Randy Skipper, who is executive director of the Alabama Independent School Association, described it well. He would expect many of his schools to decline to participate, he said, if the tax credits and scholarships come with state involvement.
“The whole point is they are independent schools,” he said.
And that is exactly right. They are independent and to stay that way neither the school nor parents of its teachers should get state funds for any reason at all. If the taxpayers of Alabama help finance a school that claims to be independent, that school should lose some of its independence.
Sen. President Pro Tem Del Marsh, R-Anniston, was one of the architects of the law, but he now sees the need for the state to receive information each year from the private schools. One change he offered would require the schools that accept the money to administer state achievement tests, or nationally recognized tests to measure learning in math and language arts.
The test results would be analyzed by an independent researcher who would then make recommendations for improvements.
We see a lot wrong with that change. Who hires the independent researcher? Who pays the researcher? Who decides what to do about the schools where improvements are needed?
Not so simple, is it?
Yet, Father John McDonald, education and lifelong formation for the Diocese of Birmingham, says he considers Marsh’s proposed changes a “bit big brotherish.” And to be fair, perhaps they are.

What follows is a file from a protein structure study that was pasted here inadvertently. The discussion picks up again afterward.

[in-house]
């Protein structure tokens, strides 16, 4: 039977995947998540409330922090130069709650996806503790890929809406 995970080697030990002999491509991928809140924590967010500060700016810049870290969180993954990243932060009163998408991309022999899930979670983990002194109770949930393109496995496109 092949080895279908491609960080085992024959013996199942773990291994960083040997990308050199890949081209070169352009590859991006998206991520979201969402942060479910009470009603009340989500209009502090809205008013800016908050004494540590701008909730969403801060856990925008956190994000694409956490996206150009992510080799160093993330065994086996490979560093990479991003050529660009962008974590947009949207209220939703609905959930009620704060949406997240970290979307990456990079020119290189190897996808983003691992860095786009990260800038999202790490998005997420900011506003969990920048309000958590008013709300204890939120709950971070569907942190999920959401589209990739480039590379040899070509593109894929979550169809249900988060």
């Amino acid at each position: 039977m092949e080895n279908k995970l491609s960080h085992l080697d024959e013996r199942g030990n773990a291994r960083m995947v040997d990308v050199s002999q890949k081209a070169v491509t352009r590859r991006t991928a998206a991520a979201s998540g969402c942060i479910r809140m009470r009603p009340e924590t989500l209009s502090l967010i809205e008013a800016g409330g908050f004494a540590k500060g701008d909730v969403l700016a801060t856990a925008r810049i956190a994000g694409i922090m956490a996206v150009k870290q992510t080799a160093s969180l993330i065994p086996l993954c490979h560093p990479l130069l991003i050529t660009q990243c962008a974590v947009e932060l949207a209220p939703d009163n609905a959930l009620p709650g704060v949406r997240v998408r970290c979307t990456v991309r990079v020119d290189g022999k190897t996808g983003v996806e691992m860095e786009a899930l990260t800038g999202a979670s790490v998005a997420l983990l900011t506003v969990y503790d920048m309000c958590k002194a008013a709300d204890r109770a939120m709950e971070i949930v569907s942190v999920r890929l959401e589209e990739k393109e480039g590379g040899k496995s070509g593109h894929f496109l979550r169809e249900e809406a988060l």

But the issue is not one of Big Brother sticking its nose in where it does not belong. Instead, the issue is this: If any school accepts state money, in whatever form it is supplied, then that school should meet state standards for education.
We are not against private schools. We know there are many parochial schools in Alabama where students receive excellent educations. And just up the road in Anniston is Donoho, a private school with a great reputation for academic excellence.
So, this editorial is not aimed at them, or other private schools in the state. Instead, it is aimed at the idea of giving those schools state money without asking for accountability.
Actually we believe there are enough questions surrounding this issue that the Legislature should put it on hold for at least another year. A group that includes teachers, educational administrators at the local and state level, and political leaders from across the state should get together and talk about all the issues that surround this idea.
The issues are many, ranging from how to define a failing school to issues of accountability if state money is accepted. Let’s get those issues worked out first, and then offer a comprehensive bill, if one is needed.